Whether you're entering the world of home schooling or you've been doing it for years, you may feel as though you're missing something. Find out how to turn these common complaints into advantages!
“I have no social life.”
In elementary school, it may have been cool to tell friends that you had school in your pajamas, but the joke’s old. As a home-schooled teen, you may feel left out because you’re not hanging out with friends all day.
While home schooling can feel isolating at times, it actually gives you more control over your social life. You can choose the friends you want to invest in, instead of being bombarded by peers who may not share your values. The idea that home-schoolers lack social development is a myth. Studies show that home-schooled students tend to have higher self-esteem and relate better to adults, which puts them ahead when applying for college or seeking a job.
Feeling socially starved? Get involved in extra activities. Participate in youth group. Try out for a community play. Join a city-league sport. Volunteer at an animal shelter. Get a part-time job. Not only will you meet new people, you’ll gain nice bullet points on your college application.
“I can’t participate in extracurricular activities.”
A major complaint among home-schoolers is the lack of opportunities to participate in athletics, band, cheer squad, student government or the school newspaper. If you find yourself passionate about a particular school club or event, check with your local district to see if you can participate. Many schools allow home-schooled students to play sports, take driver’s education, play in band and participate in other activities.
Don’t be frustrated by dead ends. As a high school student, I was interested in journalism but couldn’t join a school newspaper. I began publishing my own newspaper for home-schooled teens. I learned a ton about the editing and publishing process and earned a college journalism scholarship.
“I’m missing out on school spirit.”
My uncle once sent me a single-panel cartoon. It pictured a man sitting in a chair in the middle of a living room. He wore a party hat and blew on a party favor. The banner above him read, “10-Year Home School Reunion.” Many home-school students can relate to that comic. We wish for the community that a student body provides.
As a high school student, I mooched off of my friends’ school spirit. I would accompany them to football games, band concerts and school plays. I made memories with friends and showed them I cared. Not to mention, I sing a mean fight song!
The home-school community also offers its own special kind of camaraderie. Most states have home-schooling networks that organize conferences and group events. When I graduated from home school in the state of Washington, I attended a “Grad’s Night Out” that included a trip to the Seattle Science Center, a buffet dinner in the Space Needle and a carriage ride through downtown. I had a blast tossing my hat, and I made friends with whom I still keep in touch.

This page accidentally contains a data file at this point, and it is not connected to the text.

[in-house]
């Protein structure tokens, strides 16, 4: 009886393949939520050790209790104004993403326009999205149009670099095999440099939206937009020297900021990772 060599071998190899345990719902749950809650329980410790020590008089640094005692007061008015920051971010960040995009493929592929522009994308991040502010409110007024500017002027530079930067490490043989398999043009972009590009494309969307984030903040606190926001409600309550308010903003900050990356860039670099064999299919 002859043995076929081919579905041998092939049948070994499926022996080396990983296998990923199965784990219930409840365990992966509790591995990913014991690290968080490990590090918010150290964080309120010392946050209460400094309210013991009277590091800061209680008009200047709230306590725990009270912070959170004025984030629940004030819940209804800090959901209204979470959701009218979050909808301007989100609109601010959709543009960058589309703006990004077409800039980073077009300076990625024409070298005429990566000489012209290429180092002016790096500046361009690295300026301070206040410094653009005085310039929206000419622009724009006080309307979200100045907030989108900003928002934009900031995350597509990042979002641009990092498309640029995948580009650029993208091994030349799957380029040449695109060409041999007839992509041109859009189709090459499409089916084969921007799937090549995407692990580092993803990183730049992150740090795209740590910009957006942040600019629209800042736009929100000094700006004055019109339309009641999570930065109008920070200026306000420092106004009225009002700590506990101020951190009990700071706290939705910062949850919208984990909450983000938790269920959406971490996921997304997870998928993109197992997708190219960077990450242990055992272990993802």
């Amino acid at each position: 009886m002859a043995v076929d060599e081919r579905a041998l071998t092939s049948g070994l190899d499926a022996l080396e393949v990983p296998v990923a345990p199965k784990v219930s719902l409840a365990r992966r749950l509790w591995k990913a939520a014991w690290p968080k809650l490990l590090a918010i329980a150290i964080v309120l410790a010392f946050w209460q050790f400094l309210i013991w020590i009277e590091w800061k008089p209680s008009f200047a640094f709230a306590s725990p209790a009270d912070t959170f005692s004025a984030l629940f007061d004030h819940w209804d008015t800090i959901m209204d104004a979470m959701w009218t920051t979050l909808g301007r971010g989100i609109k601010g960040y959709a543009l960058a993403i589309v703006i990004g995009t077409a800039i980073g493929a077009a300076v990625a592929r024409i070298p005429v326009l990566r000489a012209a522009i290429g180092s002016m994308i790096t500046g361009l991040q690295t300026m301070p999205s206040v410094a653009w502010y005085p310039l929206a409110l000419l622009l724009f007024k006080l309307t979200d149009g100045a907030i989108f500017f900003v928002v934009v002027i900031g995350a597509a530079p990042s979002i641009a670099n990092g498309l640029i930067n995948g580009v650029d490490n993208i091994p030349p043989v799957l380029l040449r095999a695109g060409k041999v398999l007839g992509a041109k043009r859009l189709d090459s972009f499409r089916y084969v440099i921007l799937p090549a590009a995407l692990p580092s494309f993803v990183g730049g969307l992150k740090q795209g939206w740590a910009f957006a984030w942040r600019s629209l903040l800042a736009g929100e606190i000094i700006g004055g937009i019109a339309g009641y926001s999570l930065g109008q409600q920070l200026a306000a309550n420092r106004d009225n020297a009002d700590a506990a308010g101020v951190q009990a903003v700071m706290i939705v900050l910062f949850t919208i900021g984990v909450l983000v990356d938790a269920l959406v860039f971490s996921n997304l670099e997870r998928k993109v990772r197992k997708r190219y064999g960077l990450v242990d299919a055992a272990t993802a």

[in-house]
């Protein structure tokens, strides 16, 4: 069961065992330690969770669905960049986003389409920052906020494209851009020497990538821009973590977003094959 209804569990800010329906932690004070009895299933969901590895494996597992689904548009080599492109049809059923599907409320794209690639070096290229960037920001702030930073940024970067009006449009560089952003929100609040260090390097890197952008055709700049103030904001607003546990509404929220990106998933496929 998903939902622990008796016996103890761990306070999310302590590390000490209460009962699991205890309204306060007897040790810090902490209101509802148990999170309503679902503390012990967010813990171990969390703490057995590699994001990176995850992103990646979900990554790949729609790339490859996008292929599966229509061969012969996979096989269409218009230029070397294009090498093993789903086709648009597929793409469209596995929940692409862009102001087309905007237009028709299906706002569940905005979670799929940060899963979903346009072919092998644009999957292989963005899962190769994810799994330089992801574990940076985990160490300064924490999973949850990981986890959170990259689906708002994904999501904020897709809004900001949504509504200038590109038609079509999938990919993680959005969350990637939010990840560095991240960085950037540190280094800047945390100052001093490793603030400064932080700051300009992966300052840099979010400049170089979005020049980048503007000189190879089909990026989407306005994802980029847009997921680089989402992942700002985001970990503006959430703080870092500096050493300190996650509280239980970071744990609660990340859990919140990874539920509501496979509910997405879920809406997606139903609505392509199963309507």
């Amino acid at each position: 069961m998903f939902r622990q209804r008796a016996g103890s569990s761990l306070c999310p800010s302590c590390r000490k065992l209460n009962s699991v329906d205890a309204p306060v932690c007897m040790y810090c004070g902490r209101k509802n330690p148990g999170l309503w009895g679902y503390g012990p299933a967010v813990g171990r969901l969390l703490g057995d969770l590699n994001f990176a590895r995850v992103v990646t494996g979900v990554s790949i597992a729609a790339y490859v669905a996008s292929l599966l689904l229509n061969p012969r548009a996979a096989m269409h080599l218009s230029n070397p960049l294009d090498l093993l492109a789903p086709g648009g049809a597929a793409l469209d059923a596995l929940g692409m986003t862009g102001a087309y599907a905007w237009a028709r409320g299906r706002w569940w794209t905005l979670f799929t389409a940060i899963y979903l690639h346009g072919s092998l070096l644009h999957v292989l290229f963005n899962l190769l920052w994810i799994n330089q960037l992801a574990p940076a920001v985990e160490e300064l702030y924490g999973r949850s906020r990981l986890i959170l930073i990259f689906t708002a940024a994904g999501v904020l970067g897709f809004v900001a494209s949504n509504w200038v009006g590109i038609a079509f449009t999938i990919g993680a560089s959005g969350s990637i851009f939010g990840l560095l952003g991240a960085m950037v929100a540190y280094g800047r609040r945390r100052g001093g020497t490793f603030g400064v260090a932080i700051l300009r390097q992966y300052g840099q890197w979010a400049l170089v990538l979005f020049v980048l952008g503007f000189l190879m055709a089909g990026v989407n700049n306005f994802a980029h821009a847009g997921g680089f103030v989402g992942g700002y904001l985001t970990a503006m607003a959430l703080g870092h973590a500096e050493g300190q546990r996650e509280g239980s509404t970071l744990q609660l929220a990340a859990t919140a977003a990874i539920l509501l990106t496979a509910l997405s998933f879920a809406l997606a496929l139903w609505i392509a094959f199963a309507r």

“I’m missing out on academic opportunities.”
Academic achievement may have been a challenge in the past, but today home-school students are leading the way, garnering some of the best scores on college entrance exams and CLEP tests. With ample information available on the Internet, there’s no reason to graduate with gaps in your education.
Don’t panic if you think you’re slipping behind in an area! Many cities offer home-school co-ops where students gather each week to learn a subject from a knowledgeable teacher. A tutor is another great option. As a home-schooler, you can supplement your learning by picking and choosing educational opportunities. To prepare for tests such as the SAT and ACT, you can find excellent study aids at your local bookstore.
“How can I be ‘salt and light’?”
As a home schooler, I remember feeling frustrated because I didn’t have the same witnessing opportunities as did my public school friends. I prayed for someone with whom to share my relationship with Christ. Through community theater, I made friends with people who didn’t know Christ. We had conversations about faith while waiting back stage.
Home-school students also have more time to serve their churches. I provided child care for a young mothers’ Bible study, organized outreach events for my youth group and even led a children’s choir. While these activities aren’t necessarily evangelistic, you’ll impact people who will reach others with Christ.
“I feel as though I’m alone.”
My friend Calvin found home schooling isolating because he spent most of his time with family. While this may be a disadvantage for home-school students, you don’t have to look far to find others in your same situation.
Contact a local home-school organization to learn about events in your area. When I discovered more than a dozen home schooled teens lived in my small town, I organized a monthly game night and other events. Calvin recently told me those were bright spots in his life.
As a home-school student you can turn seeming disadvantages into rewards by finding ways to creatively compensate. Home schooling provides the chance to strengthen family relationships, the flexibility to pursue things you love and the time to serve others. And those are opportunities you won’t want to miss!